September 5, 2014
I was honored to present at the State Board of Education meeting today as a panelist representing the NePAS Task Force to bring forth recommendations on the evolving state accountability system. This was an informal exchange with the State Board to update them, and was conversational and informative. I was privileged to be among several speakers, including lead presenter and psychometrician Dr. Chad Buckendahl, State of Nebraska Director of Assessment Valorie Foy, and Dr. Leslie Lukin, LPS Director of Assessment and Evaluation.
While I did not provide the comments below verbatim, I shared the gist of it and these are my thoughts on the evolution of the state's model:
"Good morning, I am here today as one of the delegates representing the NePAS Task Force and the collaborative effort the group has undertaken with assessment experts and under the guidance of Dr. Foy and NDE Assessment personnel to offer recommendations for the accountability model for the state.
One of the main things I want you to know about our Task Force efforts are that we have approached this throughout with earnest and sincere commitment proceeding from an awareness of the profound implications for schools and a desire to improve student learning. To that end, the Task Force anchored its work in guiding principles of accountability beginning with improving outcomes for all students, and doing so through reliance on valid and reliable measures, via a fair process while communicating in language that is easy to understand.
One of the more perplexing issues we have to grapple with is creating an equitable accountability system for the range of sizes and demographics in Nebraska schools. This is a particular challenge, given that we have large and densely populated metropolitan districts and small, sparsely populated rural districts. By relying on the expertise of the assessment gurus who have partnered with us and leveraging the experiential wisdom of the Task Force participants, I think that you are well on your way to creating and refining such a model.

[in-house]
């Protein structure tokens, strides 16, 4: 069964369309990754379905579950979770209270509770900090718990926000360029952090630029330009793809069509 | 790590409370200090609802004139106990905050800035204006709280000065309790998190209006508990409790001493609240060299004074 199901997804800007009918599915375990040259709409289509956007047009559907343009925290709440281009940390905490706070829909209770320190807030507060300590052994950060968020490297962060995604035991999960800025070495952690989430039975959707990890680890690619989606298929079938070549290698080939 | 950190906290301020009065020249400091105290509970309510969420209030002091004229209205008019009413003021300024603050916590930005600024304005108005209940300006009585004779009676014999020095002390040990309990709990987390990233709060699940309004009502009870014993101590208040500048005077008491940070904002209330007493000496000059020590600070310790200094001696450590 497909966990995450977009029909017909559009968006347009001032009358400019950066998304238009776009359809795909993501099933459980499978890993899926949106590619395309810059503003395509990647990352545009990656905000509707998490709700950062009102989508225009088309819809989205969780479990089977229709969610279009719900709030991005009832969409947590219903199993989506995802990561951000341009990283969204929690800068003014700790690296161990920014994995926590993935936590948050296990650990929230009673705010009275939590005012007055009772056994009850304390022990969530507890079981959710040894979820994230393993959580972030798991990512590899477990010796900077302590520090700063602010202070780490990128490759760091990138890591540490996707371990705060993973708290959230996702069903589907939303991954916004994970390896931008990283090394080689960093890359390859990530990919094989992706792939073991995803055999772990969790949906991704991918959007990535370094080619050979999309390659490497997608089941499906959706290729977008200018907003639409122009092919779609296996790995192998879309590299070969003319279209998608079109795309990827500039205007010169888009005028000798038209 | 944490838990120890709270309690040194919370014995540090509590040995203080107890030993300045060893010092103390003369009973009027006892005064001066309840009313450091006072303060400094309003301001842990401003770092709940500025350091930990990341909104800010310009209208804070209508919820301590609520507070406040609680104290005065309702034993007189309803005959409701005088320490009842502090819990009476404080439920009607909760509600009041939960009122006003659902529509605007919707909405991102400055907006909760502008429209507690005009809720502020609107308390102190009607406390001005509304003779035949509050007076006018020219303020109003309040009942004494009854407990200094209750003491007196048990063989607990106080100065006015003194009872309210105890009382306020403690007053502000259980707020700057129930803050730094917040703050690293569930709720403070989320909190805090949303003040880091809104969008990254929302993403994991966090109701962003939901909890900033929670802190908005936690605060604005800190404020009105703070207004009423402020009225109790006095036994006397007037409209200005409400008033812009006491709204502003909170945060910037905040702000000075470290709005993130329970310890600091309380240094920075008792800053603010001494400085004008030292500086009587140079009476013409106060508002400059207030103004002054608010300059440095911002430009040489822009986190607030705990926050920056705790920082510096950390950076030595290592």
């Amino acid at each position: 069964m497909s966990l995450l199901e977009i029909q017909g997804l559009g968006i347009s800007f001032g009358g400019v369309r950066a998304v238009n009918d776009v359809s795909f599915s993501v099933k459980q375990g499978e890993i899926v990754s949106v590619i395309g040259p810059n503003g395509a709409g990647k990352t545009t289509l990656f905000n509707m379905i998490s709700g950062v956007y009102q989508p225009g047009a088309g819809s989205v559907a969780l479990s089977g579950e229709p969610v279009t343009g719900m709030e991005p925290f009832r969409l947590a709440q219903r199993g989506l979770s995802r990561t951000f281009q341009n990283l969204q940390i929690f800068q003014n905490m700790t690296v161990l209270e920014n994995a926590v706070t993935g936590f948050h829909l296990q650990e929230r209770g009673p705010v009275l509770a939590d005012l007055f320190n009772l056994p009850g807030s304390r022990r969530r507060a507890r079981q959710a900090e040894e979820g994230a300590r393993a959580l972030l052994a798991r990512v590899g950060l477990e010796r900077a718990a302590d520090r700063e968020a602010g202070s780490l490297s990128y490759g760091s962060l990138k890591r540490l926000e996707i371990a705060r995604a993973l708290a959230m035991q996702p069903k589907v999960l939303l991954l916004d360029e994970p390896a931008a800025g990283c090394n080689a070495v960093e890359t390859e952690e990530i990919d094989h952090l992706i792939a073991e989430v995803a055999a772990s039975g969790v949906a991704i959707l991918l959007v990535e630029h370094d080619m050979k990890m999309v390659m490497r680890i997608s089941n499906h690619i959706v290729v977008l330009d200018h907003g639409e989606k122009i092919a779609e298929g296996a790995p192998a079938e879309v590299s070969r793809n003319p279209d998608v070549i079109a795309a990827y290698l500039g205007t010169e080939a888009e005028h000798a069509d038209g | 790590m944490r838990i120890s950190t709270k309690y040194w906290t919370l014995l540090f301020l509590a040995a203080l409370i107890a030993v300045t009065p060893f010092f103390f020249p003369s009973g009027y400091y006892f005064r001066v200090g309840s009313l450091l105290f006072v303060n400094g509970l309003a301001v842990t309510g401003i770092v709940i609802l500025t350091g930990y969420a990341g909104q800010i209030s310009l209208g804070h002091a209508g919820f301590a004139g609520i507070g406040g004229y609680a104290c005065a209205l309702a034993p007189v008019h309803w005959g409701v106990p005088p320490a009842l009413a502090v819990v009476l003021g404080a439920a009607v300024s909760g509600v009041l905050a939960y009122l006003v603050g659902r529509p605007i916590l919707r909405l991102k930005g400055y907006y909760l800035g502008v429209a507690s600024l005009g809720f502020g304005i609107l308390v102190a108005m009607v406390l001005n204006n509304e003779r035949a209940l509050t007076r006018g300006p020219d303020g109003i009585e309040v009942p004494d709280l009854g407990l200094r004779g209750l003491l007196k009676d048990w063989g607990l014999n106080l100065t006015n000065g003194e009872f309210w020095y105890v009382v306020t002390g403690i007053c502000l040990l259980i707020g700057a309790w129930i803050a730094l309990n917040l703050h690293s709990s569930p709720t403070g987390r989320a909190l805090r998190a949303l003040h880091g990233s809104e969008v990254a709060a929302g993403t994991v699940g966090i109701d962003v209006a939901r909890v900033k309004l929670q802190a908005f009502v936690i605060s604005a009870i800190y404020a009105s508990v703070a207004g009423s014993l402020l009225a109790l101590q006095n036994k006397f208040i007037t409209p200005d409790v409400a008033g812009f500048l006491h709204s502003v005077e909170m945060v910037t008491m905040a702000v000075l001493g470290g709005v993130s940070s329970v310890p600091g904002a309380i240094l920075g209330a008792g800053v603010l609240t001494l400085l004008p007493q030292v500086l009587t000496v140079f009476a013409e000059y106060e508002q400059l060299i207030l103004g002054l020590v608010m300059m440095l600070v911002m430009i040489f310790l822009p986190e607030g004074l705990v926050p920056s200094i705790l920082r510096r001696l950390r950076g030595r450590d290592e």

Under the leadership of Valorie and Marilyn, the Task Force typically broke into smaller workgroups that deliberated on key facets for measuring growth and the best means of affirming strengths and identifying areas for improvement – for student populations as a whole as well as subgroups. Our dialogue was always informed by a common strata of baseline knowledge from the psychometrics experts who have assisted us throughout. I believe the process has been appropriately respectful of input from practitioners while working within parameters that are soundly established by policymakers. It has been some of the most meaningful and substantive exchange around student learning and its interpretation that I've had the opportunity to participate in as an educator. The tough decisions certainly are left with Commissioner Blomstedt to make recommendations and for you to collectively determine the best accountability model for our state. I can assure you that the members of the Task Force worked diligently and in a true spirit of collegiality, and we stand ready to continue to assist however you deem best."